OSLO • Norway is hosting Nato's biggest exercises since the end of the Cold War to remind Russia the alliance stands united, despite seeds of doubt planted by United States President Donald Trump.
About 50,000 soldiers, 10,000 vehicles, 65 ships and 250 aircraft from 31 countries are taking part in Trident Juncture 18, aimed at training the Atlantic Alliance to defend a member state after an aggression.
"In recent years, Europe's security environment has significantly deteriorated," said Nato secretary-general Jens Stoltenberg on Wednesday. "Trident Juncture sends a clear message to our nations and to any potential adversary. Nato does not seek confrontation but we stand ready to defend all allies against any threat."
While the "potential adversary" has not been officially identified, Russia is on everybody's minds.
Russia has repeatedly flaunted its military strength in recent years. Its army has annexed Crimea, helped destabilise eastern Ukraine, beefed up its military capabilities in the Arctic and conducted its biggest-ever exercises in the Far East last month.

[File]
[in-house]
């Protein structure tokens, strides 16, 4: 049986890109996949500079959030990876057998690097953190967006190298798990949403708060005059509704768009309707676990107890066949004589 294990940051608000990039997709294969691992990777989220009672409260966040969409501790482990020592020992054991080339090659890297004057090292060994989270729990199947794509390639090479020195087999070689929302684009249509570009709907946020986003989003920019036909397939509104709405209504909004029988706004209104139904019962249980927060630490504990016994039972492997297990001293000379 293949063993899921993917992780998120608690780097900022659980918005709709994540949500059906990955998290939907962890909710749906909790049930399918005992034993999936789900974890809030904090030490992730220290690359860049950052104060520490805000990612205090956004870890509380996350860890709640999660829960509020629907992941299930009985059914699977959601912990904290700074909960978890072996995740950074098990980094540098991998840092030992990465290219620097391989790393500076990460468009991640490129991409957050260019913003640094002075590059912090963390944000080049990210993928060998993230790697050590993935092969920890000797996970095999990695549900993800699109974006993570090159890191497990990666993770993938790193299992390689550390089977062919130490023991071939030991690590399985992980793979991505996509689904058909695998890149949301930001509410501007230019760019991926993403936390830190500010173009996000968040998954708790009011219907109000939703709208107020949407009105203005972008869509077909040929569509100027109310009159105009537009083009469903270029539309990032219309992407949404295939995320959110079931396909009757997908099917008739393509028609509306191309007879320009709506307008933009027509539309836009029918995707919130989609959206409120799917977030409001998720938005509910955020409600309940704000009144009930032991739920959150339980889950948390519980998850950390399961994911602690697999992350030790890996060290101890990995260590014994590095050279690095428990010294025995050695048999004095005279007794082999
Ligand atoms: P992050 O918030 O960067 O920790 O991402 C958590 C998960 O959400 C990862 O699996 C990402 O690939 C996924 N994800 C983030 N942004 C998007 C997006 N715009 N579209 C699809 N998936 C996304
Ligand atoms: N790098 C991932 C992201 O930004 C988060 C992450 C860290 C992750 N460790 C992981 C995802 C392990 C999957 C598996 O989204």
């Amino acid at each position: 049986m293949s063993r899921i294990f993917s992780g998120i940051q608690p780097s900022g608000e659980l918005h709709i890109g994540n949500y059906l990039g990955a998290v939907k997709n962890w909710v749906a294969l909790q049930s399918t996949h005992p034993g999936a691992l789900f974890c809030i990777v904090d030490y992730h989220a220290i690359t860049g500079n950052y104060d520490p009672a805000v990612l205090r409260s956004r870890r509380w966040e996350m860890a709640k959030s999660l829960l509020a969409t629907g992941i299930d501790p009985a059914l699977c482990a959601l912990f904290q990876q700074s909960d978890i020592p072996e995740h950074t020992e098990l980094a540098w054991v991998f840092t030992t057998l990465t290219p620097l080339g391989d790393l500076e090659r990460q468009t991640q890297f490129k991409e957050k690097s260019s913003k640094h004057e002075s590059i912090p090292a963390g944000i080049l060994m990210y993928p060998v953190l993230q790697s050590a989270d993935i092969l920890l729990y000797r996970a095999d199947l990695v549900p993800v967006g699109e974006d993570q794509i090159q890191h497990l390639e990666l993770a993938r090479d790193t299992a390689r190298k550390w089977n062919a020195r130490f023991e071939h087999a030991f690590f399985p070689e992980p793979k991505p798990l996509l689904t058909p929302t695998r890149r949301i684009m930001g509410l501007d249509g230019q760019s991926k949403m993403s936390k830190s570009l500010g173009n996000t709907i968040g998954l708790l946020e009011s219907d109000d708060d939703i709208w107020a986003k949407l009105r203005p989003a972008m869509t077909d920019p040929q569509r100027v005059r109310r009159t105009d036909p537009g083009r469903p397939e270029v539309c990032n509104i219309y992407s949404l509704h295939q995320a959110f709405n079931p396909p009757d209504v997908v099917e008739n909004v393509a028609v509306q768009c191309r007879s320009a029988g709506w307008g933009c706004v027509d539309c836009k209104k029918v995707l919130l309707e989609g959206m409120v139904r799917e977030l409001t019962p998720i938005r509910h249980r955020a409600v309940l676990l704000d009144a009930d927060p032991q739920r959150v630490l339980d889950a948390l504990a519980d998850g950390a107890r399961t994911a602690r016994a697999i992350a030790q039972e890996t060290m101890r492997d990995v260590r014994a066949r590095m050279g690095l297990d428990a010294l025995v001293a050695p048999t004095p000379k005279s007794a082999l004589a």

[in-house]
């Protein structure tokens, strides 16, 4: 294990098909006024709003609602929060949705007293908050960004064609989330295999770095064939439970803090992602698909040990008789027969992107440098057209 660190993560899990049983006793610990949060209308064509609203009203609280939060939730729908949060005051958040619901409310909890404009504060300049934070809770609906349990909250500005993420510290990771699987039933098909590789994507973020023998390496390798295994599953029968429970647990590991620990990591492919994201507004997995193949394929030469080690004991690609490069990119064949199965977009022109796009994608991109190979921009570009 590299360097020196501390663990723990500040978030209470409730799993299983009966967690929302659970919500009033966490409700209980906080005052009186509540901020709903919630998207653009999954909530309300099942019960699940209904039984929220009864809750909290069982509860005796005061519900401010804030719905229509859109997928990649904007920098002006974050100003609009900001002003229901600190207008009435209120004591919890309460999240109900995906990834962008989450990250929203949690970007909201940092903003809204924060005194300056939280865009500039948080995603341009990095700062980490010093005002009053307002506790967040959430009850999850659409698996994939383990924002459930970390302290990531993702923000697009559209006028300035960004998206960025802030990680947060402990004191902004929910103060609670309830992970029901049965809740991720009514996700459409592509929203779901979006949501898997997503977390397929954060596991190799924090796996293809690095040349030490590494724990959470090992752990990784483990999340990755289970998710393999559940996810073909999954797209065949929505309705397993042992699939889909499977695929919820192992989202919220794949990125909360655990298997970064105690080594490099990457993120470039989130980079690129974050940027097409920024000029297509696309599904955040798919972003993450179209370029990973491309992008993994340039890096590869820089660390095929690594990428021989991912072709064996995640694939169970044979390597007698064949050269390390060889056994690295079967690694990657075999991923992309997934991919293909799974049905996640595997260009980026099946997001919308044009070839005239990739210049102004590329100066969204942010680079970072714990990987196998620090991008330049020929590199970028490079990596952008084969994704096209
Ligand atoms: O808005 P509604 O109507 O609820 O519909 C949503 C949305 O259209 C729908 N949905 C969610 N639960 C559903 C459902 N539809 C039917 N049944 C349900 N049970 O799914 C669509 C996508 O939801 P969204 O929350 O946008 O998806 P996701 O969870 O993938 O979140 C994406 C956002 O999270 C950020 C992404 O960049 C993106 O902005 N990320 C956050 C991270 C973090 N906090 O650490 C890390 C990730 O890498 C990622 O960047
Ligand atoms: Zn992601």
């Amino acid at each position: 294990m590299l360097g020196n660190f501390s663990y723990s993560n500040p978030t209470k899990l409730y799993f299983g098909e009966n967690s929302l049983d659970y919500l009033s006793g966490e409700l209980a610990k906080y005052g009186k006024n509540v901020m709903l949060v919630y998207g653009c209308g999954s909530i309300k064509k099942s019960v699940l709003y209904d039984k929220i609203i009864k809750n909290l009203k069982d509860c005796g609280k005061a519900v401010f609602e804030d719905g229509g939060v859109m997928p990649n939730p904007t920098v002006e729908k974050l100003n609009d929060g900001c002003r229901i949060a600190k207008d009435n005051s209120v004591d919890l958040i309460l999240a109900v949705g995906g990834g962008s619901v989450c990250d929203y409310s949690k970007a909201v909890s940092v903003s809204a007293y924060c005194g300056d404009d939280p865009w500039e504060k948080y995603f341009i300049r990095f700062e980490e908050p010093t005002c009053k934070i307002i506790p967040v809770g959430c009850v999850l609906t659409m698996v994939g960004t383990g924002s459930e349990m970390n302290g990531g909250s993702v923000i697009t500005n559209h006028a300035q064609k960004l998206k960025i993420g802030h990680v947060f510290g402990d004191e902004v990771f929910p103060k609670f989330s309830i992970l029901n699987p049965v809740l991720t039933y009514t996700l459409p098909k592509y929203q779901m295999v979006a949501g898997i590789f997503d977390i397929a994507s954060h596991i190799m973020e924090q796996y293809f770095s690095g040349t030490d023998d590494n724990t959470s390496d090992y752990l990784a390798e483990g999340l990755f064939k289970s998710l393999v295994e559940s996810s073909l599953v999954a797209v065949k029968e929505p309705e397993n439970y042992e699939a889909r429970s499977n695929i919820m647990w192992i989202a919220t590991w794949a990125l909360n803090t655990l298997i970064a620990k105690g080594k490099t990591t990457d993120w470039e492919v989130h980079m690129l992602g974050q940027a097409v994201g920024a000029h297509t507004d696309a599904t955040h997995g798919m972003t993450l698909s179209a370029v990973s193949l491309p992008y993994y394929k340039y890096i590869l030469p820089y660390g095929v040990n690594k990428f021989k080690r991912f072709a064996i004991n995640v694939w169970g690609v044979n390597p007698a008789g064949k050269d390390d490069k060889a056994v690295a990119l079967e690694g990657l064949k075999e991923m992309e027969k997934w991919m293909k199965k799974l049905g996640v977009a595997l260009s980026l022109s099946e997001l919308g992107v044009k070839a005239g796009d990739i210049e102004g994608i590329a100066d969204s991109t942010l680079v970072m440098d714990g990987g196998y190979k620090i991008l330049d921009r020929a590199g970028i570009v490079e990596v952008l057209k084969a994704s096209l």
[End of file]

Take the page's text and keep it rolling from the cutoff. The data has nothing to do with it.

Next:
The Russian embassy in Oslo said it considered Trident Juncture as an "anti-Russian" exercise. "Such activity... comes across as provocative, even if you try to justify it as being of a purely defensive nature," it said.
For months, Moscow has been annoyed by the growing Western military presence in the region. The US and Britain have been increasing their deployments in Norway to accustom their troops to cold weather combat.
Russian Foreign Ministry spokesman Maria Zakharova, speaking earlier this month, condemned what she termed as Nato's "sabre-rattling" and vowed that Moscow would take "retaliatory measures".
She said:"The main Nato countries are increasing their military presence in the region. Such irresponsible actions are bound to lead to a destabilisation of the political situation in the North."
Tensions already flared last Saturday after Mr Trump announced he was abandoning a Cold War-era nuclear treaty, a move which Russia warned could cripple global security. Accusing Russia of developing a new missile, the SSC-8, Mr Trump threatened to increase the US nuclear weapons arsenal.
Despite concerns about Mr Trump's commitment to the alliance, the US military is contributing the biggest contingent to Trident Juncture, with more than 14,000 troops.
Mr Stoltenberg said: "We exercise in Norway but of course the lessons... from Trident Juncture are also relevant for other countries."
In addition to Nato's 29 member countries, Norway's neighbours Sweden and Finland will join the exercises, which started yesterday and will run till Nov 7.
Two Russian and two Belarus military observers have been invited to watch the manoeuvres.
Mr Stoltenberg said he hoped Russia would "avoid dangerous behaviour".